The Most Wedding-Worthy Looks From The Spring 2020 Runways
It’s tradition for a couture show to end with a bride, but Spring 2020 was the first time we saw so many magical, aisle-worthy white dresses on the ready-to-wear runways. The key difference—aside from not actually being “wedding dresses,” of course—is that they will be available off the rack at the same stores and websites we go to for jeans and day dresses. That’s great news for the bride who doesn’t want to shop at a bridal boutique, doesn’t want to order a gown a year in advance, and doesn’t want the five-figure price tag that comes with a custom creation. It’s even better news for women who are more obsessed with capital-F fashion than the typical wedding fantasy, and who want a dress (or a suit) that speaks to their personal style, rather than a cookie-cutter gown they have seen in every bridal magazine. All this to say that there’s a major business opportunity here for ready-to-wear designers. At Jonathan Anderson’s Loewe show, the flurry of white dresses was particularly striking: sheer handkerchief dresses, puffed-sleeve empire gowns, satin appliquéd jumpsuits. . . . The Loewe-obsessed bride might just buy them all for her rehearsal dinner, ceremony, and other wedding-related events. Even better, she could re-wear those dresses long after the cake is cut. The same was true of the 20 (yes, 20!) white looks in Pierpaolo Piccioli’s Valentino show, ranging from crisp shirtdresses to voluminous blouses tucked into shorts. For those of us who aren’t getting married anytime soon, they registered as the dream-vacation wardrobe.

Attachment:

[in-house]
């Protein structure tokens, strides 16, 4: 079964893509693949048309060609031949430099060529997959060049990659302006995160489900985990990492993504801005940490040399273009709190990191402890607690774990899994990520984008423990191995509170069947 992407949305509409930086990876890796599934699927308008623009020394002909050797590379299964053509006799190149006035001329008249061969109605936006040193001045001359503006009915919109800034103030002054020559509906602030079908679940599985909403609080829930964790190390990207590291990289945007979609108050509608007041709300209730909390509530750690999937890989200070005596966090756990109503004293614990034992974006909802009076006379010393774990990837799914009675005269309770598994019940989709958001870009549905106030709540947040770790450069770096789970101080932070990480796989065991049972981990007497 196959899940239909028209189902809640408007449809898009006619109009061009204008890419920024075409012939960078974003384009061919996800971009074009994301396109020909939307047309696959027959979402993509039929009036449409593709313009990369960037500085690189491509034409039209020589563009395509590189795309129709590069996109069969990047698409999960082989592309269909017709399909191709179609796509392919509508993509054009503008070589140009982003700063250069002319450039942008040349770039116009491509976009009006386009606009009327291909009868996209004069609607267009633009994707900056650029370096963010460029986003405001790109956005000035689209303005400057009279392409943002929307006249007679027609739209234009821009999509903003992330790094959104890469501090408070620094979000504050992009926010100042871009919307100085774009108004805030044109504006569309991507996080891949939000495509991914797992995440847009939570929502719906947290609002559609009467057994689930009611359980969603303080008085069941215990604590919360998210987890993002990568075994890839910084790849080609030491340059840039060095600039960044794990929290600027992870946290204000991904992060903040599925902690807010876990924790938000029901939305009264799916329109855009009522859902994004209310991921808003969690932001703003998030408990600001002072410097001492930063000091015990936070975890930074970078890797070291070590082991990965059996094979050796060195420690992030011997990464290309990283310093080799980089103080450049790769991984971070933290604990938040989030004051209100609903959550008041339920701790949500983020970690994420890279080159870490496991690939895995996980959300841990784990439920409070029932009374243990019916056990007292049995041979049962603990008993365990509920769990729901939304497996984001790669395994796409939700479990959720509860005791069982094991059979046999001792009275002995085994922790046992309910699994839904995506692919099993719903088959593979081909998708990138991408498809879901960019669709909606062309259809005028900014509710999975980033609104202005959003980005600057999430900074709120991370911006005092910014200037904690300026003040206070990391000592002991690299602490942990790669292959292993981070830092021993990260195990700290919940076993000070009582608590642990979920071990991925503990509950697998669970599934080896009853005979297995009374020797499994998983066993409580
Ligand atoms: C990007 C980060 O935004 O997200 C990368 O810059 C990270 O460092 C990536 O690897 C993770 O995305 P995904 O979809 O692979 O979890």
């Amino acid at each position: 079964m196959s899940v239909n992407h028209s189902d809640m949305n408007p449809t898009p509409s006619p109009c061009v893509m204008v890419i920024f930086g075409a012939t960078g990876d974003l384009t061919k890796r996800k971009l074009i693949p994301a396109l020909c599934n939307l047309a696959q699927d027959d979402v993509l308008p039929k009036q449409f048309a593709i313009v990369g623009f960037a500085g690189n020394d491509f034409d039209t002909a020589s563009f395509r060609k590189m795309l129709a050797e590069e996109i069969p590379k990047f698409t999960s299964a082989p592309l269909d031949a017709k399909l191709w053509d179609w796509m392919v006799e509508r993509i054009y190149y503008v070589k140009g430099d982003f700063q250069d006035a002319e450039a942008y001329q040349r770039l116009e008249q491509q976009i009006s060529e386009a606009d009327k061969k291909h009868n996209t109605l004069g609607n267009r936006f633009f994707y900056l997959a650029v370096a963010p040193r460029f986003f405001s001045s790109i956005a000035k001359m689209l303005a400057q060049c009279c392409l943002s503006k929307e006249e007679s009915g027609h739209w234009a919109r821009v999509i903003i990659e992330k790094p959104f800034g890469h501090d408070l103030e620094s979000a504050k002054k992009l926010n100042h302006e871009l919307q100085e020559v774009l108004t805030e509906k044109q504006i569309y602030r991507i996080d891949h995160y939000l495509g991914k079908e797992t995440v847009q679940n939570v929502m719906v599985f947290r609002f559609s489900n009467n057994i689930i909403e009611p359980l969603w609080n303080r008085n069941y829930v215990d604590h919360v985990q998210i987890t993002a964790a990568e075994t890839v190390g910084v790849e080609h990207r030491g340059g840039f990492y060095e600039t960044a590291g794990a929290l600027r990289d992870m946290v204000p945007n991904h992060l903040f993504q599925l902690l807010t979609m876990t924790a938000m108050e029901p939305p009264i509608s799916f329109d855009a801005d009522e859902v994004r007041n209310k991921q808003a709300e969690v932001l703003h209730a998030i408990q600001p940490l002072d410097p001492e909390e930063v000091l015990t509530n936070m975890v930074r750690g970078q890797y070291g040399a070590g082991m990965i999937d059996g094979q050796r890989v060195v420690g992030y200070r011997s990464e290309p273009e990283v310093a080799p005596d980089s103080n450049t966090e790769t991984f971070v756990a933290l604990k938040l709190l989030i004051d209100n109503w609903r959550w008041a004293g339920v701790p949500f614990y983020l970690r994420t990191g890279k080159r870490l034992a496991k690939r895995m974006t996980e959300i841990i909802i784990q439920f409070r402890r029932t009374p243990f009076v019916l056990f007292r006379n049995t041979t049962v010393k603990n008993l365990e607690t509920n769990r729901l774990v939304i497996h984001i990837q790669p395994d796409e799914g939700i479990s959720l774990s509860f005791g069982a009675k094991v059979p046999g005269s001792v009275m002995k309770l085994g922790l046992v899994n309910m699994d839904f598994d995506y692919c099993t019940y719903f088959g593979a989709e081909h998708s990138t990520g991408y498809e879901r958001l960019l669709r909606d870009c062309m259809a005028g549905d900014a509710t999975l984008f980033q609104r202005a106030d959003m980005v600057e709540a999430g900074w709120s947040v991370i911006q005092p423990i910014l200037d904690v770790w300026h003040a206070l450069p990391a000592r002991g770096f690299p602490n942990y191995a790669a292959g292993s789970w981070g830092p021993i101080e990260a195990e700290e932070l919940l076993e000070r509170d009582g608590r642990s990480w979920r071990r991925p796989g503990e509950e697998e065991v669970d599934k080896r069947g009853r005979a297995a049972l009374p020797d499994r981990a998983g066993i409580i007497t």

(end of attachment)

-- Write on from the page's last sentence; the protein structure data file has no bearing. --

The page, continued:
Brides with minimalist tastes should consider Gabriela Hearst’s sleek, open-front tuxedo or the simple, yet romantic dresses at Victoria Beckham, Marina Moscone, and The Row. None would look out of place at a cocktail party or black-tie event down the line. Of course, post-wedding wearability isn’t everything; how often does a girl get to wear feathers, crystals, ruffles, and crinolines, anyway? Brides who want something truly exuberant, joyful, and larger than life should bookmark Rodarte’s fluffy, full-sleeved confection; Brandon Maxwell’s bra-and-ball-skirt combination; or Richard Quinn’s hand-embellished dress from his surprise bridal debut in London. Then there’s the ultimate alt-bridal moment: Dries Van Noten’s finale look, designed in collaboration with Christian Lacroix: a white tank and white jeans covered in a swath of floating tulle and feathers, accessorized with a feather headpiece and metallic platform boots. Fashionable brides, consider the bar raised. As the Fall 2020 Bridal collections begin in New York (yes, just 48 hours after Paris!), revisit our favorite non-wedding wedding looks from Spring 2020 here.